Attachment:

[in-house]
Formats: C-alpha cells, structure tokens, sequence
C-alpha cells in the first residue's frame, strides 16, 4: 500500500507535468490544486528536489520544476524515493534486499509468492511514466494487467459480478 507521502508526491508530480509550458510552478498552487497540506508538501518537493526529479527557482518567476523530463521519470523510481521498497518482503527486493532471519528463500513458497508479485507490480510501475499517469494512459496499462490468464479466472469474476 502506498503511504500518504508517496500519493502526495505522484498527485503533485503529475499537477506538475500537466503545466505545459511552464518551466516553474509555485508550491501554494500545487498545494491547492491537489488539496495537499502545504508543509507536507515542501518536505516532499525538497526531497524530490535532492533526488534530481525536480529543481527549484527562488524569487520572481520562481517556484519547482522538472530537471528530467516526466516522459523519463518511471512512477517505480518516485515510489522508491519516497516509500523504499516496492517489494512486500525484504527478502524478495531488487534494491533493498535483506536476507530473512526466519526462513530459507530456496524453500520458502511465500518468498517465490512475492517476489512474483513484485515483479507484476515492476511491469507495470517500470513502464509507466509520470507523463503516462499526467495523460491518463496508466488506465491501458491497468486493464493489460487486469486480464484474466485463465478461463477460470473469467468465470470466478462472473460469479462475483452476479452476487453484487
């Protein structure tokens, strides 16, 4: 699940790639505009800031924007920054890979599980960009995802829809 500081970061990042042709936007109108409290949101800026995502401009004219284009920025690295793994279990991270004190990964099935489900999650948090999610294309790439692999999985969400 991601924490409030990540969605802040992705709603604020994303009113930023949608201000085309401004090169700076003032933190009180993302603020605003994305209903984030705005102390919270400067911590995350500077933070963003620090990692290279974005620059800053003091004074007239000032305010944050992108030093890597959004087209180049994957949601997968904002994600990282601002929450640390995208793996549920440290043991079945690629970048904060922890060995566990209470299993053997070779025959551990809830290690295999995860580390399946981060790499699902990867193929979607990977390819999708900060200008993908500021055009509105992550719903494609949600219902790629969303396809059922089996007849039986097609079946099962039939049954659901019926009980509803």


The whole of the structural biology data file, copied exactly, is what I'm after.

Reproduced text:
[in-house]
Formats: C-alpha cells, structure tokens, sequence
C-alpha cells in the first residue's frame, strides 16, 4: 500500500507535468490544486528536489520544476524515493534486499509468492511514466494487467459480478 507521502508526491508530480509550458510552478498552487497540506508538501518537493526529479527557482518567476523530463521519470523510481521498497518482503527486493532471519528463500513458497508479485507490480510501475499517469494512459496499462490468464479466472469474476 502506498503511504500518504508517496500519493502526495505522484498527485503533485503529475499537477506538475500537466503545466505545459511552464518551466516553474509555485508550491501554494500545487498545494491547492491537489488539496495537499502545504508543509507536507515542501518536505516532499525538497526531497524530490535532492533526488534530481525536480529543481527549484527562488524569487520572481520562481517556484519547482522538472530537471528530467516526466516522459523519463518511471512512477517505480518516485515510489522508491519516497516509500523504499516496492517489494512486500525484504527478502524478495531488487534494491533493498535483506536476507530473512526466519526462513530459507530456496524453500520458502511465500518468498517465490512475492517476489512474483513484485515483479507484476515492476511491469507495470517500470513502464509507466509520470507523463503516462499526467495523460491518463496508466488506465491501458491497468486493464493489460487486469486480464484474466485463465478461463477460470473469467468465470470466478462472473460469479462475483452476479452476487453484487
């Protein structure tokens, strides 16, 4: 699940790639505009800031924007920054890979599980960009995802829809 500081970061990042042709936007109108409290949101800026995502401009004219284009920025690295793994279990991270004190990964099935489900999650948090999610294309790439692999999985969400 991601924490409030990540969605802040992705709603604020994303009113930023949608201000085309401004090169700076003032933190009180993302603020605003994305209903984030705005102390919270400067911590995350500077933070963003620090990692290279974005620059800053003091004074007239000032305010944050992108030093890597959004087209180049994957949601997968904002994600990282601002929450640390995208793996549920440290043991079945690629970048904060922890060995566990209470299993053997070779025959551990809830290690295999995860580390399946981060790499699902990867193929979607990977390819999708900060200008993908500021055009509105992550719903494609949600219902790629969303396809059922089996007849039986097609079946099962039939049954659901019926009980509803």